When I was in elementary school, Mom put a duster in my hand and showed me how to run the old Kirby upright with the olive green bag. When I turned 12 or 13, Dad demonstrated the ins and outs of starting and using the simple but dependable Craftsman push mower to cut our half-acre, hilly lawn. To this day I remember having to yank the cable off the spark plug to stop that beast. I quickly learned what 15,000 volts feels like, and what it does to your hand muscles. I took on babysitting jobs at age 13, started working for a family-owned department store and ice cream store at 16. I maintained flower beds and lawns for the church and for neighbors, and I even helped a local dairy farmer harvest hay. I learned the value of hard work, of responsibility, and of making and saving money. There was no question I was going to continue my education straight out of high school into college, get a degree, and procure a good-paying job.
The joy of childhood filled my heart those days. I spent hours playing in the basement and romping in the woods with my dad and my brothers. I built plastic model airplanes, flew balsa wood radio controlled aircraft, and graduated to piloting full-scale sailplanes over the pasture-embossed hills of New York’s Southern Tier region. I spent endless hours rebuilding lawnmowers found in junk heaps, playing with small engines, and riding motorcycles in the woods. I tore down, cleaned up, and rebuilt a Honda CR125 dirt bike on the front porch with no maintenance manual and no previous experience with two-stroke engines. I just rolled up my sleeves and got to work, and the engine started right up after I put it all back together without a part left over!
My brothers, sister, and I spent cold winter days building forts in the snow drifts, and frigid winter nights sledding in the darkness down quarter-mile long bobsled runs Dad built for us and the neighborhood kids. I was happy in my creativity in junior and senior high school, enjoying drawing, writing, collecting butterflies, and producing a couple darned hilarious Super 8 movies. And even as my dream of becoming an Air Force pilot crashed due to a stomach ulcer developed in my junior year, I still pursued my creative outlets as I began my post-high-school education in engineering.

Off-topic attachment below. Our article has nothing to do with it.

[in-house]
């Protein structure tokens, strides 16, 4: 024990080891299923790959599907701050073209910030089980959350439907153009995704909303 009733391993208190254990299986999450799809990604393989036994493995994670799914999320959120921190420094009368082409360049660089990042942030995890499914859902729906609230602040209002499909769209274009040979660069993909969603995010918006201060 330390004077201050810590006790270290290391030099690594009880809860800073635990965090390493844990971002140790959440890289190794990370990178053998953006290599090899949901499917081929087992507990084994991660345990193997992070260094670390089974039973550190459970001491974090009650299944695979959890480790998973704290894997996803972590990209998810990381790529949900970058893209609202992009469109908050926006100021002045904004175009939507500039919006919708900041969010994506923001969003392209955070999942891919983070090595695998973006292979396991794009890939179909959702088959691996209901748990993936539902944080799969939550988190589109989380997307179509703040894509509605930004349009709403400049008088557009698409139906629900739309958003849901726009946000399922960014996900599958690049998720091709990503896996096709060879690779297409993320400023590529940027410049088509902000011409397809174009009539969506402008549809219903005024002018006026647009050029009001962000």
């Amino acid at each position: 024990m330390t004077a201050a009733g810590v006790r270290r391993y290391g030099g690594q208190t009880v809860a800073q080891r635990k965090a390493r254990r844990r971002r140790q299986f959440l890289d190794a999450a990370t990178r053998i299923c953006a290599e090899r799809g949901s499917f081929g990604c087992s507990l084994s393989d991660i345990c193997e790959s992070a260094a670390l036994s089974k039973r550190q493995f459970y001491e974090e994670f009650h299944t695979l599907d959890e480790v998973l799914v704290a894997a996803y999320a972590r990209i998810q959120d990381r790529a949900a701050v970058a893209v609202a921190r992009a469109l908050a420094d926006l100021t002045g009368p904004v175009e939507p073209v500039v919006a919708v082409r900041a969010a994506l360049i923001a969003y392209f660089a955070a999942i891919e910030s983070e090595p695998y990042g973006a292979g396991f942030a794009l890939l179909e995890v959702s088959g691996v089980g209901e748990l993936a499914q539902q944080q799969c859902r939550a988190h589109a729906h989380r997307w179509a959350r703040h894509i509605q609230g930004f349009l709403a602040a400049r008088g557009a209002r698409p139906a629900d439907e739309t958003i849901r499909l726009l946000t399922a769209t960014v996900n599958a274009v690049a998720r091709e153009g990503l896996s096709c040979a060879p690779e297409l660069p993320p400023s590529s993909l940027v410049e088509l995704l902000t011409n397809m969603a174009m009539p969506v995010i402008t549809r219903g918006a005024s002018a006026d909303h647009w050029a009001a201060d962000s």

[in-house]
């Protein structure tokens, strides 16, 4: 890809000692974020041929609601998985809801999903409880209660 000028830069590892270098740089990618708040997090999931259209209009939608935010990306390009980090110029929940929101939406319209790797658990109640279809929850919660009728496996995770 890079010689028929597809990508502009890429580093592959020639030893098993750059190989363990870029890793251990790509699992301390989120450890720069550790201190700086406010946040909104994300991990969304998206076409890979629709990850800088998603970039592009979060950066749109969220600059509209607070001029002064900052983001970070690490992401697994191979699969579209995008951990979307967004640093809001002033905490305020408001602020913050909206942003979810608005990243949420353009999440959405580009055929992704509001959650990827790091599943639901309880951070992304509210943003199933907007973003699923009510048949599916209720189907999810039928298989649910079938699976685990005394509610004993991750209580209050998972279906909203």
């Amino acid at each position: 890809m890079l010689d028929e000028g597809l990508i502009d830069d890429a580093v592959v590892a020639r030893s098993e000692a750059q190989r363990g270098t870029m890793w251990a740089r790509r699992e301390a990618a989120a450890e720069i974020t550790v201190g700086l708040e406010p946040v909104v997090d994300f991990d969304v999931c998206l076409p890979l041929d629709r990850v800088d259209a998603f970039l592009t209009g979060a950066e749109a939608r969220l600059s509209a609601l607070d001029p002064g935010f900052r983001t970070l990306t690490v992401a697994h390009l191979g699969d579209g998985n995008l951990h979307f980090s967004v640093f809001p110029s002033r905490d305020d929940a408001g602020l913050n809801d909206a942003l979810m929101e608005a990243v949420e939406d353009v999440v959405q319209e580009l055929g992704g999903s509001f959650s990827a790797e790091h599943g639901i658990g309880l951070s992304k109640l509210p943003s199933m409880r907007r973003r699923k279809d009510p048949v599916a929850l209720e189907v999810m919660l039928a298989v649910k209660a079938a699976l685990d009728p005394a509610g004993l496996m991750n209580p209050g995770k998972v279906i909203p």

But somewhere between my sophomore and junior years of college, boredom, upheaval, and discontent roared in and body slammed joy to the mat while working a co-op job in the structured and demanding environment of a tech company. Another bleeding ulcer almost killed me. I had my duodenum and a third of my stomach removed, and I caught a brief glimpse of the power and enticement of Demerol. I read Stephen King’s The Talisman while in the hospital, and questioned deeply the path I struggled down. At that moment I stood in Robert Frost’s yellow wood, at the divergence of the two roads, and I made a choice: I took the one leading to the completion of my Bachelor’s Degree in Electrical Engineering and the start of a career in the military aircraft industry which lasted almost three decades.
Dissatisfaction with my job, double-mindedness about my vocation versus my avocation, a failed marriage, a slump into clinical depression, a hyperactive sensitivity to the size of my bank accounts, and a six-year loss of my voice came close to pinching out the flame of joy between fingers of despair and hopelessness. Whatever joy I had left retreated to the dark corners of my memory, wide-eyed, shivering, waiting. It darted out to celebrate my engagement and marriage to my second wife, the birth of our daughter, the first flight of the jet fighter I helped build. Joy’s voice emerged occasionally to sing high harmony to the songs I made up for my daughter, and it listened with rapt attention to the stories we created and laughed about. But somewhere along the way I’d all but left joy on the side of the road to die.
Thankfully, it didn’t . . . .
Copyright ©2013 by David C. Hughes